It's difficult to wrangle André Leon Talley for a substantial interview in the tents, but Mediabistro did a very smart thing and sat down with Talley at his favorite diner in White Plains near his country house. Which is pretty much the exact opposite of Fashion Week (unless he goes to a diner where everyone wears five-inch Louboutins, which we wouldn't entirely rule out). He revealed that he and Anna Wintour can basically read each other's minds, he has "no desire" to hit up Bungalow 8, and that the Vogue he knows is nothing like the one parodied in The Devil Wears Prada. Some highlights:
Talley has stayed on so long at Vogue because he stays close to Anna Wintour.
The first day I went into the office to meet the former editor-in-chief Grace Mirabella, Anna sent me a note saying, 'I'm so glad you're on board.' My relationship with Anna [Wintour, Vogue editor-in-chief] is one where we understand each other. We can communicate silently.
He thinks Candace Bushnell is creative. Devil Wears Prada author Lauren Weisberger? Not so much.
Sex and the City was a great thing because it's very positive — and not because I had a cameo. It was a great movie, a great movie for women, a great movie about New York coming out of Candace Bushnell, who worked at Vogue and didn't write a tell-all book — she created something original. She took her own saga of being the girl in New York and created something which is far more creative than The Devil Wears Prada. I didn't read the book. I did see the movie and it was not like Vogue. [Laughs] Not the Vogue I know.
Talley used to be a Studio 54 fixture, but he be clubbin' no longer. In fact, he has no clue what you're doing.
I'm sure Bungalow 8 is great. I've never been inside and have no desire to go. The same for the Buddha Bar or any of those places. I don't think going out is what it used to be at all. Each generation has its moment, and with this generation, I don't know exactly what they do.
He watches TMZ!
What's that show? TMZ? They stand there and say, 'I've got this on this person.' The focus on celebrities can be detrimental because people could be thinking of other things, but it's a part of the culture and it's what sells.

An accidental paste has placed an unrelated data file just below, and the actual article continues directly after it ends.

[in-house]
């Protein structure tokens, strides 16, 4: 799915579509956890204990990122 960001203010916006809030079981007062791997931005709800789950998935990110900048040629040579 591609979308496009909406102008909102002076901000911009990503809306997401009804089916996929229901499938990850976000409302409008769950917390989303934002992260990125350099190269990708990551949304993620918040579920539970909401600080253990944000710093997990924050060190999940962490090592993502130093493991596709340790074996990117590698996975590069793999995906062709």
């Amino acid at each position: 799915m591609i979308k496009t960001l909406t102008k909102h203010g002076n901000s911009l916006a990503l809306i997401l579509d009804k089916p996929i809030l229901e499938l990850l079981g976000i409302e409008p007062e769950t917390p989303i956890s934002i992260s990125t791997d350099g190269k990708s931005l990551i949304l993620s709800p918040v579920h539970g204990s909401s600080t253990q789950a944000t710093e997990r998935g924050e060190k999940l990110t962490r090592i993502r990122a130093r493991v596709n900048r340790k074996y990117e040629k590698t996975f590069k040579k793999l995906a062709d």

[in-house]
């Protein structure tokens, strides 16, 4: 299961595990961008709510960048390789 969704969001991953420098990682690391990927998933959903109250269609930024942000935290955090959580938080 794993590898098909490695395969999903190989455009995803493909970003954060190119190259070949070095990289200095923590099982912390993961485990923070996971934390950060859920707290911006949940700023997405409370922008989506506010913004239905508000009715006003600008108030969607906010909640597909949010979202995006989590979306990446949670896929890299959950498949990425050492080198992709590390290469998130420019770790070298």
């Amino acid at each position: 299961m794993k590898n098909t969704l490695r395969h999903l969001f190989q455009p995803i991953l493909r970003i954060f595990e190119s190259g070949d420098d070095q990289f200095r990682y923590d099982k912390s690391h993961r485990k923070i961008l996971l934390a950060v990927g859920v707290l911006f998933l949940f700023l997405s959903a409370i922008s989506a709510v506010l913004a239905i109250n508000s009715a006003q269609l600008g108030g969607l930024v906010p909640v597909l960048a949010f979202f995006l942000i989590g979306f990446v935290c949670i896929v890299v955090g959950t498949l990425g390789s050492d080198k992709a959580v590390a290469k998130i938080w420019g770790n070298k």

He stands by the Oscar outfit he selected for Jennifer Hudson that everyone hated on.
They had to pick on someone and they picked on Jennifer. It didn't make any sense at all. She looked incredible. The color was chosen for her. It was her first time going to the Oscars, and she looked dignified and appropriate.
He always finds something beautiful in a runway show, even if it's just the heel of a shoe.
I always pay attention, although I never take notes. If it's meant to be remembered, I can remember it. If it's bad, I just erase it from my mind right there. I don't draw or sketch, but I can remember.
He doesn't know who all the starlets in the front rows are either, but he knows editors are more important.
Some come over to you and say hello, and you've never seen them before in your life. But it doesn't wear you down because it's just part of the momentum … The cardinal rule is: Don't hold up your show for a celebrity because the editors are not going to be happy.
If Talley got a second-row seat (perish the thought), he wouldn't leave.
That wouldn't be polite. I've sat down and waited for a show that was two hours late [Marc Jacobs]. I'd think if it was three hours late, I'd get up and walk out.
His mantra is simple: smile.
I will sit in the car on the way to a meeting and just smile. I really mean that. It helps you get through life. If you have nothing to say, smile. Look up at the sky and smile. Just be grateful.